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Thursday, May 5, 2011
Updated: May 6, 3:34 PM ET
Lackey's no life of the party

By Gordon Edes
ESPNBoston.com

BOSTON -- Look hard enough, and every game will tell you something about a team. This one was no exception.

We now know what the Boston Red Sox look like when they are sleepwalking.

The puzzle, of course, is that the most rested guy on the team is the one who looked like he pulled the all-nighter.

Ask John Lackey what time it was, and the answer most definitely was not, "Awesome o'clock," the one the Red Sox pitcher gives on a wicked YouTube parody.

The Red Sox were still weary from last call at 2:45 a.m. the night before and in need of a pick-me-up after a dispiriting 13-inning loss to the Los Angeles Angels in the mud and the blood and the beer. Instead, Lackey gave them every reason to wish they'd ignored their alarm clocks and rolled over for some more shuteye after an 11-0 loss Thursday.

David Ortiz
David Ortiz, who had three hits and a walk, seemed to be the only player on the Red Sox who was awake.

"Last night was rough on the guys,'' Lackey said. "I took off a little early to get ready. I definitely think there was a sense of me needing to pitch well to get some momentum going, for sure. If I had pitched better early on, I think guys might have found a little more energy for use today. I think my lack of execution and my lack of pitching well definitely hurt that, I guess, morale, whatever you want [to call it].''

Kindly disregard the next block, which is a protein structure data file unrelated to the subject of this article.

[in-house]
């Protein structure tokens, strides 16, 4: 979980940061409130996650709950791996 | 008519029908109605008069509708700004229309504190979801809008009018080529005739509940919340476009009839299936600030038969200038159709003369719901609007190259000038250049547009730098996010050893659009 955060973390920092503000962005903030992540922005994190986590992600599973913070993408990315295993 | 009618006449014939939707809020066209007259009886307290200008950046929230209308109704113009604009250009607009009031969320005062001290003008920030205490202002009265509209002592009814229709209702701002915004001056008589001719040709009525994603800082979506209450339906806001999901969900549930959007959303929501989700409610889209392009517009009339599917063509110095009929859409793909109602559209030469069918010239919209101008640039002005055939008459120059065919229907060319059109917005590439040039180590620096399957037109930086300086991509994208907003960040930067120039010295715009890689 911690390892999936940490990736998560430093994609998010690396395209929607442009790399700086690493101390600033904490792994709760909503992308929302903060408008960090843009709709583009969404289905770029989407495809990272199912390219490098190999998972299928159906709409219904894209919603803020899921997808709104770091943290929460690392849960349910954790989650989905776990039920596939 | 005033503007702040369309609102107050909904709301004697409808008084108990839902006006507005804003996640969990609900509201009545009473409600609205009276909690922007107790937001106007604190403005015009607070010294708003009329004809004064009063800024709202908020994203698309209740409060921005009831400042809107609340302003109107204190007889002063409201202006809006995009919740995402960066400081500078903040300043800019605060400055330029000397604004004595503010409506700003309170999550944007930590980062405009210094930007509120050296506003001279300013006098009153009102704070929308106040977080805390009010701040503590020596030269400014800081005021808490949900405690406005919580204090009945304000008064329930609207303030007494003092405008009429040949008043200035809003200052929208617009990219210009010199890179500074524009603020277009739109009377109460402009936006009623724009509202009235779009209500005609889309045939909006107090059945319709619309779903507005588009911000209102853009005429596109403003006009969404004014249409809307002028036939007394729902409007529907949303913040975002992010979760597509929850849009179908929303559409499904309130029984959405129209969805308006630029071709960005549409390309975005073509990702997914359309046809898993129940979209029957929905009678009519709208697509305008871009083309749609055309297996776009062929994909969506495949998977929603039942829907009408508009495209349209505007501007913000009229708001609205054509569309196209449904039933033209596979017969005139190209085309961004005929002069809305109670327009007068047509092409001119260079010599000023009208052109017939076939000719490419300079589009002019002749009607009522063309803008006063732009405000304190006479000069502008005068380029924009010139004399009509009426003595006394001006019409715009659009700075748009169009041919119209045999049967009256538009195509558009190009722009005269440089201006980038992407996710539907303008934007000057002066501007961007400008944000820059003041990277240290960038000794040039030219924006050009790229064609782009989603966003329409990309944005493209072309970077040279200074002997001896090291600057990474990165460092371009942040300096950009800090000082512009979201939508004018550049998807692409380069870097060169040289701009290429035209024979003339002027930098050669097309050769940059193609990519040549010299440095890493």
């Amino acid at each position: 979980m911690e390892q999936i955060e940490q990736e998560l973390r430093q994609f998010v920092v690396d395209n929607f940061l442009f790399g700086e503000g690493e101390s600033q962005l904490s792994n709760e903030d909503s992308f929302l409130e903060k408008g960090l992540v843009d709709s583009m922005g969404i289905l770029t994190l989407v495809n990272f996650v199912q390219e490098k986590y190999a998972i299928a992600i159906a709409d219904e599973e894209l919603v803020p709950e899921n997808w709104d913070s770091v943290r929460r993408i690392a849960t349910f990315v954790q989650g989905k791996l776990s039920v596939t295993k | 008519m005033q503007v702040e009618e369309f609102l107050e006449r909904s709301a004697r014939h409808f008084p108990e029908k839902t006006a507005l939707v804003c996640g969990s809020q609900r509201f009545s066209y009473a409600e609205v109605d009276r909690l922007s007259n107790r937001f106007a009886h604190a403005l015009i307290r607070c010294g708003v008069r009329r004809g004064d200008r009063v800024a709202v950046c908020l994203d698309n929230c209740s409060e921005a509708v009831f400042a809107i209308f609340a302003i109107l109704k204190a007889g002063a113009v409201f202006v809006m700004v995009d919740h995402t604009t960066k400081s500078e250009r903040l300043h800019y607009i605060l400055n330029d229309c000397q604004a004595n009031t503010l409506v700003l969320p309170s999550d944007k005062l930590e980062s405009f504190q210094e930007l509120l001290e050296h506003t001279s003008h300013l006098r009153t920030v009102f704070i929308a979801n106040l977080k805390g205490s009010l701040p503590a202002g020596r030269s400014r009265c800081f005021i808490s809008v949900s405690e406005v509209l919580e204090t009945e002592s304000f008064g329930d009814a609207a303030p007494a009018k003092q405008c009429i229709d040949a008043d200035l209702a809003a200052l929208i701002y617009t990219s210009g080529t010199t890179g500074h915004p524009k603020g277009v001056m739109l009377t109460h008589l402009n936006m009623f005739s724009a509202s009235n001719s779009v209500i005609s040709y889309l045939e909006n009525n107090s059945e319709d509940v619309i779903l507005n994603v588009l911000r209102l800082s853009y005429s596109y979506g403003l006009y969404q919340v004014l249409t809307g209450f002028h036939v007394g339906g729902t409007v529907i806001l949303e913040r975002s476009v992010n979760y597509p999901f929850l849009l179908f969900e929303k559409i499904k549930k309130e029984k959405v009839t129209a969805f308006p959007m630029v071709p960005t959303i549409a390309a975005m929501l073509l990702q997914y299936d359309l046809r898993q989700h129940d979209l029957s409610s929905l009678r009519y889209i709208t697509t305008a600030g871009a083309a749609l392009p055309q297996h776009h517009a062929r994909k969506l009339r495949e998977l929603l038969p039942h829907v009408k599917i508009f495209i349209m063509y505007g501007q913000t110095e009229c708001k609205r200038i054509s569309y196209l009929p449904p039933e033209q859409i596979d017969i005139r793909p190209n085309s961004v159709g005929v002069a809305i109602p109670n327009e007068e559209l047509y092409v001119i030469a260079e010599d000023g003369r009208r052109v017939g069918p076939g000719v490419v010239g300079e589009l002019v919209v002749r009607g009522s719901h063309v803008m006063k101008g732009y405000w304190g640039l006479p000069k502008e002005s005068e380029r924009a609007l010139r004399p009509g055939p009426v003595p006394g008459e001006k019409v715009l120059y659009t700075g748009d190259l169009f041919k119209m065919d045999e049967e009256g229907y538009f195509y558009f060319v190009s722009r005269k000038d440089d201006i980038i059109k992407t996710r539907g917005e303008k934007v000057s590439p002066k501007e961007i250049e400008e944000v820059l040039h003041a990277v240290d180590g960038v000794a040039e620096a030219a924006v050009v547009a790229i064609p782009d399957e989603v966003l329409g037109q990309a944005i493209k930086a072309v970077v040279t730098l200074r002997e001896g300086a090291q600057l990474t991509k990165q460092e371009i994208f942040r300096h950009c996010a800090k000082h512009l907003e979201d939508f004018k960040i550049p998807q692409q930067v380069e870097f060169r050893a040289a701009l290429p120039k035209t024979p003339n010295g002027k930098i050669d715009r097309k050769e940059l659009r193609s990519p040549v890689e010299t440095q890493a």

The margin of defeat matched Boston's worst loss of the season, a 16-5 thumping by Tampa Bay on April 11, and the Angels' 18 hits fell one short of the 19 the Rays put up in that game. The Sox also were shut out for the fourth time this season, and after winning the first six games they played against Los Angeles, sent the Angels winging back to the West Coast with wins in their past two.

After pitching well in his previous three starts but finding himself on the losing end of two shutouts, Lackey was no match for his former team, the Angels, who got the same amount of rest as the Sox did but must have collectively dined on Terry Francona's favorite breakfast of a dozen bacon strips washed down by cans of Red Bull.